Example #1 of a Real Life Valve Thrombosis

X-ray examination of a patient with AVR bi-leaflet heart valve prosthesis.
One leaflet is significantly limited in its movements, the second leaflet works normally.

This case is haemodynamically inconspicuous but could be detected using Ultrasonic-Cardiography.
This recording has been done in the Clinic for Heart and Thorax Surgery Bergmannsheil in Bochum, Germany. It has kindly been made available to us by Prof. Dr. med. A. Laczkovics.


Example #2 of a Real Life Valve Thrombosis

Case 1
Here the level of fingerprint identity is shown, day by day. On the last day the level has strongly decreased, with thrombotic deposits on the implant.

In our clinical studies acoustic data are continuously evaluated from patients after valve replacement. This data is used to monitor the day-to-day fingerprint identity of the patients.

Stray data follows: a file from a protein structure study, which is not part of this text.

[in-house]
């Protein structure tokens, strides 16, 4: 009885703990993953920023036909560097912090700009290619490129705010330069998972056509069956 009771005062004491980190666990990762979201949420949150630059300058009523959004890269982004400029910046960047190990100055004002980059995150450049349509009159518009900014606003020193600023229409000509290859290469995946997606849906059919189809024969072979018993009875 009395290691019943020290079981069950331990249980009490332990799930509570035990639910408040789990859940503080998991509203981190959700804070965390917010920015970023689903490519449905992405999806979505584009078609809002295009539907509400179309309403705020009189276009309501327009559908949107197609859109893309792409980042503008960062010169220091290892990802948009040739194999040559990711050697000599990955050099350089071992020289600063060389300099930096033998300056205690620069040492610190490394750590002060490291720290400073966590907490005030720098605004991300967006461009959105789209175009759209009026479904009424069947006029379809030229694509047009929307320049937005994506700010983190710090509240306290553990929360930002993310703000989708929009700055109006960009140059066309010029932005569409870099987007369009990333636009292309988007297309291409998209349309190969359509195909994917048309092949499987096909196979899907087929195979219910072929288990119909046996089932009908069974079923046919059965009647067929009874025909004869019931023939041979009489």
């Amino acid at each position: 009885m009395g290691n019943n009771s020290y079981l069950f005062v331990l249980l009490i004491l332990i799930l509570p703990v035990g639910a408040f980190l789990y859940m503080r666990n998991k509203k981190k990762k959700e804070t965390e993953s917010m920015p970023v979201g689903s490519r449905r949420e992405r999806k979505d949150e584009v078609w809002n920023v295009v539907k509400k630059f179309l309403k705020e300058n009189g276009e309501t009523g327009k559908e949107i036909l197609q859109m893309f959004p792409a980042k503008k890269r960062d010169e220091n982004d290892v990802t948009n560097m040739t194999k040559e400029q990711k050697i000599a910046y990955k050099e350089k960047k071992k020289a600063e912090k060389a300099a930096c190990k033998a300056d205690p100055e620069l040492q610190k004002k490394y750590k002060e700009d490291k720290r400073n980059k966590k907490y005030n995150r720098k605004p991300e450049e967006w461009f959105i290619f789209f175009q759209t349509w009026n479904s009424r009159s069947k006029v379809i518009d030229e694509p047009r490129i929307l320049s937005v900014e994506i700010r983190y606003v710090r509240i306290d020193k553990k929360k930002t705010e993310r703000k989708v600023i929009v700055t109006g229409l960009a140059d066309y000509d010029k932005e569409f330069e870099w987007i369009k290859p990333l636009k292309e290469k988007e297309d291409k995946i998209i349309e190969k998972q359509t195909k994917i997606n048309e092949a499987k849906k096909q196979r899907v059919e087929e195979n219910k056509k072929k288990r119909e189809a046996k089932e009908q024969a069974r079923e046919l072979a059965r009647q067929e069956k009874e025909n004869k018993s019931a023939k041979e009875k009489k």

In our example a patient (AVR, St. Jude Medical) with irregular anticoagulation showed a very suspicious degradation in fingerprint identity after the ninth day. The patient was strongly advised to undergo further diagnostics. Heart flow measurements produced no positive finding but angiographic and echo-cardiographic diagnostics did indeed clearly show a thrombotic degradation of one leaflet of the prosthesis.


Example #3 of a Real Life Valve Thrombosis

Case 2
View into the aorta with a strongly thrombosed mechanical valve. The deposit was carefully removed and flushed. The removed thrombus (little picture) was a massive risk factor for embolic stroke and caused a pronounced valve insufficiency.

Due to a fracture in the upper arm a 70-year old patient with a mechanical bi-leaflet valve in aortic position had to interrupt anticoagulation with marcumar. The correct change to heparin medication was not made.

Acoustic examinations of the patient with ThromboCheck revealed massive and suspicious changes in the sound structure of the valve. Further diagnosis with echocardiography revealed a significant insufficiency and stenosis of the valve. The patient was prescribed to re-operation. The valve could be preserved after removal of the deposited material.